(first posted 12/1/2013) Alfa has always been known and loved for their engines as well as all the rest of their seductive qualities. Perhaps even more so than the others, although given the superbly beautiful bodies and their typically fine handling, that may be a subject of endless debate. But what isn’t in question is the fact that the classic Alfa twin cam engine essentially pioneered the popular adoption of what is now under the hood of even the cheapest econo-box.
But once upon a time, a DOHC alloy engine in a relatively affordable car was almost unheard of. And such a beautiful one at that. So let’s have a little meditation on one of the most significant engine milestones in automotive history, and how this engine became the model upon which all modern engines are based on.
The basic hemi-head/pent roof DOHC configuration has of course come to dominate the modern automobile engine (with a few notable exceptions). And although it’s only been in the last two decades that it’s been adopted wholesale, at least for smaller engines, the classic configuration goes back quite a ways, to the early days of the car, or racing car, to be precise.
There’s a bit of a question as to who exactly built it first, but there’s no doubt that the 1912 Peugeot racing engines designed by Ernest Henry first combined not only the DOHC hemi-head, but also four valves per cylinder. These legendary L3 (3 liter) and L76 (7.6 liter) engines instantly dominated the Grand Prix scene, and were just as instantly and universally copied.
This Peugeot gP8 engine from 1914 shows all the classic essentials, including its still-exposed valve springs. And by 1914, Alfa also had its first DOHC racing engine.
Fast forward to 1954, and Alfa’s new Giulietta. The superbly designed (by Bertone’s Franco Scaglione) Sprint coupe arrived in late 1954.
The Berlina sedan followed in the spring of 1955. These sporty cars were the true pioneers of what has become a huge segment, dominated later by the BMWs like the 2002 and 3 Series.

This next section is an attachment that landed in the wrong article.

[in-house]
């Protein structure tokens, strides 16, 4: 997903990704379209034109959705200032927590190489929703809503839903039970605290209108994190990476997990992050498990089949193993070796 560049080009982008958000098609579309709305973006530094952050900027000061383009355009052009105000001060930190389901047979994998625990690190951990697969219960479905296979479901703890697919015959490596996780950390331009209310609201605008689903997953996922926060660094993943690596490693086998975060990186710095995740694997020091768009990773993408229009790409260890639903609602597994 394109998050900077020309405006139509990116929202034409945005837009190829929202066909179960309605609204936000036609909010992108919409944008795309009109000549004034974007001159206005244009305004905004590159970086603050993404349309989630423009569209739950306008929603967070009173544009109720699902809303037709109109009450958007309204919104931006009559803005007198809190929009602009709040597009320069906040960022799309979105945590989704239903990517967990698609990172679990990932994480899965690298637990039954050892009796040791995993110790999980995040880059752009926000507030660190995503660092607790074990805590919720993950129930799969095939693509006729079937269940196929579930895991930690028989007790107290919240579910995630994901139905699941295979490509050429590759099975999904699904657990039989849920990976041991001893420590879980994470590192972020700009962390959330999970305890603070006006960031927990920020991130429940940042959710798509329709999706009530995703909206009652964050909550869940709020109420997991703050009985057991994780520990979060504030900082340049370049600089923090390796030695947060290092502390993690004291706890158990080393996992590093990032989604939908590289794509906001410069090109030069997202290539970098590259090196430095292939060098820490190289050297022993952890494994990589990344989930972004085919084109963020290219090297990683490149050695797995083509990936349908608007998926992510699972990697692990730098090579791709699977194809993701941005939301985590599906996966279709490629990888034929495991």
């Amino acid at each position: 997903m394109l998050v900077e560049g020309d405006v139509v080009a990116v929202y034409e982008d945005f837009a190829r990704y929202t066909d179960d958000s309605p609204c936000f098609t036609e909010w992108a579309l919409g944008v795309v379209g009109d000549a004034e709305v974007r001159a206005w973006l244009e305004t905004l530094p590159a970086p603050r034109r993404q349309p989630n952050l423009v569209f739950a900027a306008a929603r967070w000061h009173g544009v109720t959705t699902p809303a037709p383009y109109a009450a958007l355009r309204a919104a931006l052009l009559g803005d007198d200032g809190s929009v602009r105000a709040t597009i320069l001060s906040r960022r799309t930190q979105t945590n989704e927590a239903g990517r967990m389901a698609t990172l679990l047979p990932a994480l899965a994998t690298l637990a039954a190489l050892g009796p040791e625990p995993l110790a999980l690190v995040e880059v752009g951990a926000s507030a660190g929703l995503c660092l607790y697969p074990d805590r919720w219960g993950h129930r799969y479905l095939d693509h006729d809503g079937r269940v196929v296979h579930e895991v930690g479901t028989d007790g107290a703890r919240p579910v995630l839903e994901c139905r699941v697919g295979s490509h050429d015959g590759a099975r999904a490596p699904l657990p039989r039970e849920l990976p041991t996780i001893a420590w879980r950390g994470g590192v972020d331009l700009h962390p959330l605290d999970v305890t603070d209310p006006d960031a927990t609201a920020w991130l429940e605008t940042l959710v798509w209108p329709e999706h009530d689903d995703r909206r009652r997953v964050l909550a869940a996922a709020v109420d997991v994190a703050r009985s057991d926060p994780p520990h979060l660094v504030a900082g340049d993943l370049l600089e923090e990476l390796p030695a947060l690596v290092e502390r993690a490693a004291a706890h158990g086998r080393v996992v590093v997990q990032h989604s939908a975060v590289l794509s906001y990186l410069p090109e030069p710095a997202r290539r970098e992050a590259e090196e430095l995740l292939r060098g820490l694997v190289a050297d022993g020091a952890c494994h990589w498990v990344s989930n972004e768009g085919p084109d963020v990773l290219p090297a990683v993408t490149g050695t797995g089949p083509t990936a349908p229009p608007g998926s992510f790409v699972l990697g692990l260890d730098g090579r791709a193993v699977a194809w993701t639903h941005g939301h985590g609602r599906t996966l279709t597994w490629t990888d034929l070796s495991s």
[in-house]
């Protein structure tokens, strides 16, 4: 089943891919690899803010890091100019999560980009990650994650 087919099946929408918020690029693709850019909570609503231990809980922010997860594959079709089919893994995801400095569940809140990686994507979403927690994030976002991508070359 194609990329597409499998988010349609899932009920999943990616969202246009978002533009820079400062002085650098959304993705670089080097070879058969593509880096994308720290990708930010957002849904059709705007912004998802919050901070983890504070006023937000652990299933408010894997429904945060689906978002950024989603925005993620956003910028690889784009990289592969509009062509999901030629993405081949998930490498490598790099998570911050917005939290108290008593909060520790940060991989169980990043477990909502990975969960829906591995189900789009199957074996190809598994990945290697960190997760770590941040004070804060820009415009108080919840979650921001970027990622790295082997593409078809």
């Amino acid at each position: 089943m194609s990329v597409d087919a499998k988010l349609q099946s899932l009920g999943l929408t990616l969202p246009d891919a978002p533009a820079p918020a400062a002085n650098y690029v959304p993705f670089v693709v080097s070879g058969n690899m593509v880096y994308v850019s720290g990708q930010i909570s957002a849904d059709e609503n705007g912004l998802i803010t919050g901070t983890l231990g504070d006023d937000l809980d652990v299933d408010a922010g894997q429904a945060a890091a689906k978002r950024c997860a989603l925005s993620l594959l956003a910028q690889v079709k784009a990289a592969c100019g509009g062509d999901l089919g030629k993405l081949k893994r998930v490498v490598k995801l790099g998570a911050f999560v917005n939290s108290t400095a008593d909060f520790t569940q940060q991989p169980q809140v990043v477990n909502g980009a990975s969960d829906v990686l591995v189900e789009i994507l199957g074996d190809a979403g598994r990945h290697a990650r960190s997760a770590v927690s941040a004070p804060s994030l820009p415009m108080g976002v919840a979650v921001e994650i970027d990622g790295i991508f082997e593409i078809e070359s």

And Pininfarina’s addition to the trio, the Spider, is a milestone car by any measure. Stylistically, the Spider set the template for the modern sports car for decades to come. Next to a 1955 Corvette, the Spider looks like it’s almost from a decade later.
The Giulietta rocked the automotive world, offering a level of performance, design, handling and Italian flair for an unbeatable value.
At a time when flatheads were still all-too prevalent, and pushr0d OHV engines were still hot stuff, at least in some quarters, Alfa graced the Giulietta with an engine that looked straight out of a racing car: alloy block, and DOHC hemi head. The 1954 Giulietta Sprint made 65 hp from 1290cc at an almost unheard of 6000 rpm (for a production street car). In 1954, the Porsche 356 still came with a standard 1100cc pushrod engine making 46 hp at 4000 rpm, and the highest output optional engine was the 1500 Super, making 70 hp. The Porsche, especially the Super, was considerably more expensive.
The Alfa DOHC four was built for forty years, with displacement and power steadily increasing. In 1962, the classic 1570 cc version arrived, and powered two of the most-loved Alfas ever, the Giulia Sprint coupe and Duetto Spider. And in 1968, the 1779cc version appeared in the 1750 GTV. The final size of 1962cc arrived in 1971. There was no more room, but twin spark heads appeared towards the end of its life, as well as some flirtation with turbocharging.
There wasn’t room in the heads for four valves, so that would take a new generation of Alfa fours, but the classic four is a meditation in engine perfection, at least from a visual aspect. This one was awaiting installation in a restored car, but I forgot to ask what size it was. Doesn’t really matter. There is a symmetry and perfection in its architecture that can’t really be improved upon, and I was lost in my veneration. Good thing the floor was so clean, that I could get on my knees and do that properly.